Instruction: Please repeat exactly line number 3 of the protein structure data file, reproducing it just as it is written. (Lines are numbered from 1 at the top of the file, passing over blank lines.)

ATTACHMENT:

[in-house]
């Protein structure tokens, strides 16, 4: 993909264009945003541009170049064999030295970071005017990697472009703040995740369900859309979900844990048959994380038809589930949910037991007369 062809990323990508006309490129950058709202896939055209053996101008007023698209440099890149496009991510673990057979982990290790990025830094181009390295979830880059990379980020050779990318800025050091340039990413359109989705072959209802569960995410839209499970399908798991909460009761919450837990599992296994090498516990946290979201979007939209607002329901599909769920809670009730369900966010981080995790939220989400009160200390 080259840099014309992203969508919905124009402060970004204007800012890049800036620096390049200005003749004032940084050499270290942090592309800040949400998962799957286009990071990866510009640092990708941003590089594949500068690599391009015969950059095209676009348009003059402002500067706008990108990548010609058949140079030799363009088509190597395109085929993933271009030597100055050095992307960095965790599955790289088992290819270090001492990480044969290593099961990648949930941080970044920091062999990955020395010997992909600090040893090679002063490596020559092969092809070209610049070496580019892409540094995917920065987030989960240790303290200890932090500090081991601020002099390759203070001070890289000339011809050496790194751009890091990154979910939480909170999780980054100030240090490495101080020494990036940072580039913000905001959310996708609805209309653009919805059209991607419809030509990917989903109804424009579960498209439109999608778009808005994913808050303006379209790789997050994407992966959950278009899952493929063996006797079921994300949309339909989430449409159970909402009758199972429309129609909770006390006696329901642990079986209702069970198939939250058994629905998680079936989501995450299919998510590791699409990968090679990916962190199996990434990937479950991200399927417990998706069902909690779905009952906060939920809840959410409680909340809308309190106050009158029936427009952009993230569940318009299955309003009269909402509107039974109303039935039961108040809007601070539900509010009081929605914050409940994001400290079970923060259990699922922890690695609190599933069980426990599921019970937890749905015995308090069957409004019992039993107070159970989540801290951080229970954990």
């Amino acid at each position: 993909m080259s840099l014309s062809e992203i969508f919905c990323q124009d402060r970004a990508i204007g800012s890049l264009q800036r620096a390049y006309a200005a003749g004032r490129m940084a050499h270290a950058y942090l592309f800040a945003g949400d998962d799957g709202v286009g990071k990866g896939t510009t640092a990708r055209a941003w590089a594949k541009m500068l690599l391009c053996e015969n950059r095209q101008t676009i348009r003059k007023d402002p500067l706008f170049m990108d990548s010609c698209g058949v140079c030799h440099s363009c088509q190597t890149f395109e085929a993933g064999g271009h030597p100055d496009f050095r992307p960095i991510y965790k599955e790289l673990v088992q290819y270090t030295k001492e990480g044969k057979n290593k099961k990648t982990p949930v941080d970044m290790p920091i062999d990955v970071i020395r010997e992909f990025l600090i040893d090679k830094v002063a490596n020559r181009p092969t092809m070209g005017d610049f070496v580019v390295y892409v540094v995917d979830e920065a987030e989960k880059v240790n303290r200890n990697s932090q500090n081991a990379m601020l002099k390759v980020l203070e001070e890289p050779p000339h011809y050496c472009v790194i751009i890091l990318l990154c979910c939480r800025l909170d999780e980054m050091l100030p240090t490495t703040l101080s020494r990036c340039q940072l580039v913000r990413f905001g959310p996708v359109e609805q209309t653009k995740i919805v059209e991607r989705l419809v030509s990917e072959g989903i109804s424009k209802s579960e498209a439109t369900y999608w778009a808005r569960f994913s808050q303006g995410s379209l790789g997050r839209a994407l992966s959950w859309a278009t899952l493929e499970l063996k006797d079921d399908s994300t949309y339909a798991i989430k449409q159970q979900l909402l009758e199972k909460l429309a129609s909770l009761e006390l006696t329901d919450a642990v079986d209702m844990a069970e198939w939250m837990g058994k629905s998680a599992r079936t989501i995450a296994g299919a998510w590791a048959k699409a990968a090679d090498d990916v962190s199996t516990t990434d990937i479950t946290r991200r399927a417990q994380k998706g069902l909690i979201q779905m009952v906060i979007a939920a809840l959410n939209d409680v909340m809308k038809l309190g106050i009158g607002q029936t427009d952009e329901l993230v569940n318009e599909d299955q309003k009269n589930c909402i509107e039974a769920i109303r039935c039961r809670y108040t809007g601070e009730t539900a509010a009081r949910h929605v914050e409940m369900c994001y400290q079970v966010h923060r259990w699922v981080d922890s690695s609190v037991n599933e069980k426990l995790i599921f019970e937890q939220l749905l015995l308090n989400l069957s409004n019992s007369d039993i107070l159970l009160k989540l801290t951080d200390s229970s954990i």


């Amino acid at each position: 993909m080259s840099l014309s062809e992203i969508f919905c990323q124009d402060r970004a990508i204007g800012s890049l264009q800036r620096a390049y006309a200005a003749g004032r490129m940084a050499h270290a950058y942090l592309f800040a945003g949400d998962d799957g709202v286009g990071k990866g896939t510009t640092a990708r055209a941003w590089a594949k541009m500068l690599l391009c053996e015969n950059r095209q101008t676009i348009r003059k007023d402002p500067l706008f170049m990108d990548s010609c698209g058949v140079c030799h440099s363009c088509q190597t890149f395109e085929a993933g064999g271009h030597p100055d496009f050095r992307p960095i991510y965790k599955e790289l673990v088992q290819y270090t030295k001492e990480g044969k057979n290593k099961k990648t982990p949930v941080d970044m290790p920091i062999d990955v970071i020395r010997e992909f990025l600090i040893d090679k830094v002063a490596n020559r181009p092969t092809m070209g005017d610049f070496v580019v390295y892409v540094v995917d979830e920065a987030e989960k880059v240790n303290r200890n990697s932090q500090n081991a990379m601020l002099k390759v980020l203070e001070e890289p050779p000339h011809y050496c472009v790194i751009i890091l990318l990154c979910c939480r800025l909170d999780e980054m050091l100030p240090t490495t703040l101080s020494r990036c340039q940072l580039v913000r990413f905001g959310p996708v359109e609805q209309t653009k995740i919805v059209e991607r989705l419809v030509s990917e072959g989903i109804s424009k209802s579960e498209a439109t369900y999608w778009a808005r569960f994913s808050q303006g995410s379209l790789g997050r839209a994407l992966s959950w859309a278009t899952l493929e499970l063996k006797d079921d399908s994300t949309y339909a798991i989430k449409q159970q979900l909402l009758e199972k909460l429309a129609s909770l009761e006390l006696t329901d919450a642990v079986d209702m844990a069970e198939w939250m837990g058994k629905s998680a599992r079936t989501i995450a296994g299919a998510w590791a048959k699409a990968a090679d090498d990916v962190s199996t516990t990434d990937i479950t946290r991200r399927a417990q994380k998706g069902l909690i979201q779905m009952v906060i979007a939920a809840l959410n939209d409680v909340m809308k038809l309190g106050i009158g607002q029936t427009d952009e329901l993230v569940n318009e599909d299955q309003k009269n589930c909402i509107e039974a769920i109303r039935c039961r809670y108040t809007g601070e009730t539900a509010a009081r949910h929605v914050e409940m369900c994001y400290q079970v966010h923060r259990w699922v981080d922890s690695s609190v037991n599933e069980k426990l995790i599921f019970e937890q939220l749905l015995l308090n989400l069957s409004n019992s007369d039993i107070l159970l009160k989540l801290t951080d200390s229970s954990i």